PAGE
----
Wayne Shorter (born August 25, 1933) is an American jazz composer and saxophonist. Shorter has recorded dozens of albums as a leader, and appeared on dozens more with others. Many of his compositions have become standards. Shorter was born in Newark, New Jersey, and attended Newark Arts High School. He was encouraged by his father to take up the saxophone as a teenager (his brother Alan became a trumpeter).
Branford Marsalis (born August 26, 1960, Beaux Bridge, Louisiana) is an American jazz saxophonist. Branford studied with Alvin Batiste at Baton Rouge's Southern University in 1978, completing his studies at Berklee School of Music, between '79 & '81. He began his professional career in the early 1980s playing with Art Blakey's big band (playing baritone), Clark Terry's band, and Blakey's Jazz Messengers.
Lou Donaldson (born 1926) is a jazz alto saxophonist, born in Badin, North Carolina. He is best known for his soulful, bluesy approach to the alto saxophone, although in his formative years he was, as many were of the bebop era, heavily influenced by Charlie Parker's improvisational approach. His first recordings were with bop emissaries Milt Jackson and Thelonious Monk in 1952, and lead several small groups with other jazz luminaries such as trumpeter Blue Mitchell, pianist Horace Silver and the indomitable skinsman, Art Blakey.
Jack DeJohnette (b. 1942) is an American jazz drummer and pianist. DeJohnette was born in Chicago, Illinois. Besides the drums, he studied the piano, which he plays on several recordings. He first became known as a member of Charles Lloyd's band, a band that Keith Jarrett also was a part of at that time. From 1969 to 1972 he played with Miles Davis and recorded many albums for ECM as both leader and sideman.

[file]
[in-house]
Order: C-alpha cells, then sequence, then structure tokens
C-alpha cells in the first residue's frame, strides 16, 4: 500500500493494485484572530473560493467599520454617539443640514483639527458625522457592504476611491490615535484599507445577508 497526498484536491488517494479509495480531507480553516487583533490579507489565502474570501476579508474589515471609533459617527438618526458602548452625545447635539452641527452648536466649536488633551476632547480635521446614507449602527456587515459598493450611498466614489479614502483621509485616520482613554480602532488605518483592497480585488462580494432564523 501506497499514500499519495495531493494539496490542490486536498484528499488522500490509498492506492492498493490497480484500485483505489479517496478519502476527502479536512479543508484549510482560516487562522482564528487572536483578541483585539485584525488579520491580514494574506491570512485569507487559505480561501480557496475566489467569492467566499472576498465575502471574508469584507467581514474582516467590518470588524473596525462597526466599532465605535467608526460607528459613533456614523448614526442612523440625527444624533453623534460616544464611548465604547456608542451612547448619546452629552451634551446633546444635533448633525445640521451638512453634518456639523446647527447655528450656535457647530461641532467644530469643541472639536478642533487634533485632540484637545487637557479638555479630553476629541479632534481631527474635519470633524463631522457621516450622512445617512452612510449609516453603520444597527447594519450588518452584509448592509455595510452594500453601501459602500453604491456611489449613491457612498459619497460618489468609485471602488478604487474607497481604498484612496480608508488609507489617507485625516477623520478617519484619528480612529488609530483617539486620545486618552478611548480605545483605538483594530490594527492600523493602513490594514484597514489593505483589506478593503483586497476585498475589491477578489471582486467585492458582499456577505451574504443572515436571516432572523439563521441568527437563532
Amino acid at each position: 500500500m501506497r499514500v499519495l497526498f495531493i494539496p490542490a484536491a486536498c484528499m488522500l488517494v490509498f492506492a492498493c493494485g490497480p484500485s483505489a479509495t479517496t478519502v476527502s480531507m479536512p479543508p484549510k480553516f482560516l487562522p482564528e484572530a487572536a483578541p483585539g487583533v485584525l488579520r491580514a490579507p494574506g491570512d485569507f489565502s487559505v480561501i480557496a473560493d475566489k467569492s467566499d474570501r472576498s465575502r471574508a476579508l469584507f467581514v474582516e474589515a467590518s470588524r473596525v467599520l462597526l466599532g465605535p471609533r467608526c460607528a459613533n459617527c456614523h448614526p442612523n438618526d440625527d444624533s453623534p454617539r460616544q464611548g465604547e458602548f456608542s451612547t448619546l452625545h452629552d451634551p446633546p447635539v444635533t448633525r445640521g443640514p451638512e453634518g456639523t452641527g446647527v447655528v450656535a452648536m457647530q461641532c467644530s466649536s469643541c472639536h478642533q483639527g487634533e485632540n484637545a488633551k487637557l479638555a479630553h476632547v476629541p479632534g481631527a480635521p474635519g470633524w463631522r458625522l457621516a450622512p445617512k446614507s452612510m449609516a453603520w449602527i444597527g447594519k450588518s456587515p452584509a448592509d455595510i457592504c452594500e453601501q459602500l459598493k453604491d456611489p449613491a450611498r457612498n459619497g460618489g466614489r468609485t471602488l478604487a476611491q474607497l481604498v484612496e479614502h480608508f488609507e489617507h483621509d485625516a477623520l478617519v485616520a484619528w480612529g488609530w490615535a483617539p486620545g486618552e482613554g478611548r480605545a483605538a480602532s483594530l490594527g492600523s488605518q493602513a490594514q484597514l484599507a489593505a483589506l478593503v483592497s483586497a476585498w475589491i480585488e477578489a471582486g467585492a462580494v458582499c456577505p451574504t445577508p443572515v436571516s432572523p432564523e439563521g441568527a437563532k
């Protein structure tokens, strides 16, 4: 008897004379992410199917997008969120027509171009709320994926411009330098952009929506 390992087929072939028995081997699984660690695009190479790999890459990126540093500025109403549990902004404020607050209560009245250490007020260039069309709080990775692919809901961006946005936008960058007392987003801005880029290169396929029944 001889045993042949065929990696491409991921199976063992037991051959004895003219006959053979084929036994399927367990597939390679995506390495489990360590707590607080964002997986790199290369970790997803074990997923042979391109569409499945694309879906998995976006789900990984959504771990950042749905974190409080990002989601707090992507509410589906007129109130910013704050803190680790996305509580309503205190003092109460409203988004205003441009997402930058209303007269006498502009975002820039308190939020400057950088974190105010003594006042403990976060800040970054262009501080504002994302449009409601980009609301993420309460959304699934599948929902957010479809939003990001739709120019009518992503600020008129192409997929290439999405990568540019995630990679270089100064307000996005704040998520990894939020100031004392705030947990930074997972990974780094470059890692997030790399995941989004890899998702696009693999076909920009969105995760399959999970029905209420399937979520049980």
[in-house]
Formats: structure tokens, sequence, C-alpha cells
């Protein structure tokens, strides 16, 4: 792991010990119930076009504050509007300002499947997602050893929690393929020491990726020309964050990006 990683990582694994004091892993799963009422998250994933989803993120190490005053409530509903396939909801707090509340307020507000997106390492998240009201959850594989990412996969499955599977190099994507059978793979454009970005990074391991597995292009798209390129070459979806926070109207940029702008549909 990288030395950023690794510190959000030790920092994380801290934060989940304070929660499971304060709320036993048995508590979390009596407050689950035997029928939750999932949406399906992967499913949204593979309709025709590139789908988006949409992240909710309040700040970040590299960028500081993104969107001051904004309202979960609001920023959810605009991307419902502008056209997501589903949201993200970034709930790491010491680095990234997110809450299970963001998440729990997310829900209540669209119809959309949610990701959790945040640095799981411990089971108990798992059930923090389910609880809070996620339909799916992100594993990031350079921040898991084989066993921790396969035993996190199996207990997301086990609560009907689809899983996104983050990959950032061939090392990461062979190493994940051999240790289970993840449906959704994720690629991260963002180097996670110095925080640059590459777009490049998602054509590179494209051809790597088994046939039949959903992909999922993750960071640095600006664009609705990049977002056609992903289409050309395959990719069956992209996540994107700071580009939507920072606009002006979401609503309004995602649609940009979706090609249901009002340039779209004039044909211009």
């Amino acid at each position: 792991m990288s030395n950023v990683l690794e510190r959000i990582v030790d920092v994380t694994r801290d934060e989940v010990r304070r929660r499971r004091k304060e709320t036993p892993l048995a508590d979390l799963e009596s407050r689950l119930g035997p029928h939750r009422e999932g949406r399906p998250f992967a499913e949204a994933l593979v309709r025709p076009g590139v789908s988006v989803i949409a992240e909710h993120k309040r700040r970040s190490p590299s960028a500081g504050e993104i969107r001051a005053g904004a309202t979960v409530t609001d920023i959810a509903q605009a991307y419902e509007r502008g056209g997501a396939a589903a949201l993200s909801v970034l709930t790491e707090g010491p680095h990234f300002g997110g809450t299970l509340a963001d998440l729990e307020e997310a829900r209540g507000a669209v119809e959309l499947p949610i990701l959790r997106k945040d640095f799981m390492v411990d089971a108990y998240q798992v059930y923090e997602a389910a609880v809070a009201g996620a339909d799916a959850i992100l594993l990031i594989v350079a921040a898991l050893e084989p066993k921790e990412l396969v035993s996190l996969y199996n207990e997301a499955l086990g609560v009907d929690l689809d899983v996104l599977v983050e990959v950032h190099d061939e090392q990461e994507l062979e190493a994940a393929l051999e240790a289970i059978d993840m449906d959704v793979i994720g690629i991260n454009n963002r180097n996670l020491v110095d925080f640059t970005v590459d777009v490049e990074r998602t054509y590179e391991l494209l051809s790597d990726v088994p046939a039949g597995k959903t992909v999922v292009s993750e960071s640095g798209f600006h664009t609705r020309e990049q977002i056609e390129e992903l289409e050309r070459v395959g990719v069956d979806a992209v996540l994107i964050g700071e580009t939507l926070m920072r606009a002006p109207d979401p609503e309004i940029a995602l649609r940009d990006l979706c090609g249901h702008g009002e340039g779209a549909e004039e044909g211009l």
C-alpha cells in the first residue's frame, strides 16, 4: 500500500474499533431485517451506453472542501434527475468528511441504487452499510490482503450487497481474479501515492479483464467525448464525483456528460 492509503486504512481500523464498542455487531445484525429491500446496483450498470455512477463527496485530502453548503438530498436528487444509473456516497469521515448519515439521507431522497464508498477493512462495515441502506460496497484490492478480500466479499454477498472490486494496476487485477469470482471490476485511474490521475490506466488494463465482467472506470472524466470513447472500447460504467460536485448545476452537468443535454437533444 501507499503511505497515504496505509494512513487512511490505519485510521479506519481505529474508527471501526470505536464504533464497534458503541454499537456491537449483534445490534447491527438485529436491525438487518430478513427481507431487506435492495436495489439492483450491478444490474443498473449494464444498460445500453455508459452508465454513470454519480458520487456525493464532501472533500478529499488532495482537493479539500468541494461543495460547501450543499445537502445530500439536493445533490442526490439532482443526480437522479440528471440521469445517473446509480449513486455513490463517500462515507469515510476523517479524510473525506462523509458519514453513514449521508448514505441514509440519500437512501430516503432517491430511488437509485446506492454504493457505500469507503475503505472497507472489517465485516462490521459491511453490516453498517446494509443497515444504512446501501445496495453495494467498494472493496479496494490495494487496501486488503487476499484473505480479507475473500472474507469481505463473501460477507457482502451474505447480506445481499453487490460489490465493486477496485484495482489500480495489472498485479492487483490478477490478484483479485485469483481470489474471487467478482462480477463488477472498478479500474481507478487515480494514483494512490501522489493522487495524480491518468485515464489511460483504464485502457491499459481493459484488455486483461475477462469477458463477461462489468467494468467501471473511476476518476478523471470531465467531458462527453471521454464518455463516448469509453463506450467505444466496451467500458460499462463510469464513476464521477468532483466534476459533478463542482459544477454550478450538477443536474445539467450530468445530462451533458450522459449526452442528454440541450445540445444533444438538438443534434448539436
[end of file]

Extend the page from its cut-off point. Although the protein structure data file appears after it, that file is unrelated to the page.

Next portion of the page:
Sun Ra (1914
Ron Carter (born May 4, 1937, Ferndale, Michigan) is an American jazz bassist. His unique sound and great swing have made him a sought after studio man — his appearances on over 2,500 albums make him one of the most-recorded bassists in jazz history. He has recorded with artists ranging from Miles Davis and Wynton Marsalis to A Tribe Called Quest.
Kenny Garrett is a jazz saxophonist. He was born in Detroit, Michigan in 1960. His father was a tenor saxophonist. Kenny's career took off when he joined the Duke Ellington Orchestra in 1978, then led by Duke's son, Mercer Ellington. Three years later he played in the Mel Lewis Orchestra (playing the music of Thad Jones) and also the Dannie Richmond Quartet (focusing on Charles Mingus's music). In 1984 he earned a shot at his first album as a band leader, "Introducing Kenny Garrett". From there, his career has exploded into 11 albums (as a leader) and numerous grammy nominations.
Born in St. Louis, Missouri, January 8th, 1960, to a mother who loved music and a father who played the piano as a hobby, Dave started playing drums around the age of 8. During his high school years he received many awards from the NAJE (National Association of Jazz Educators) for his outstanding performances in his high school's competition winning jazz band, and was involved with numerous local groups from a very early age while studying with St.
Sonny Rollins (Theodore Walter Rollins, New York City, September 7, 1930) is an American jazz tenor saxophonist.
Rollins' long, prolific career began at the age of 11, and he was playing with piano legend Thelonious Monk before reaching the age of 20. Rollins is still touring and recording today, having outlived most of his contemporaries such as John Coltrane, Miles Davis, Max Roach, and Art Blakey, all performers with whom he recorded. While Rollins was born in New York City, his parents were born in the United States Virgin Islands. Rollins received his first saxophone at age 13.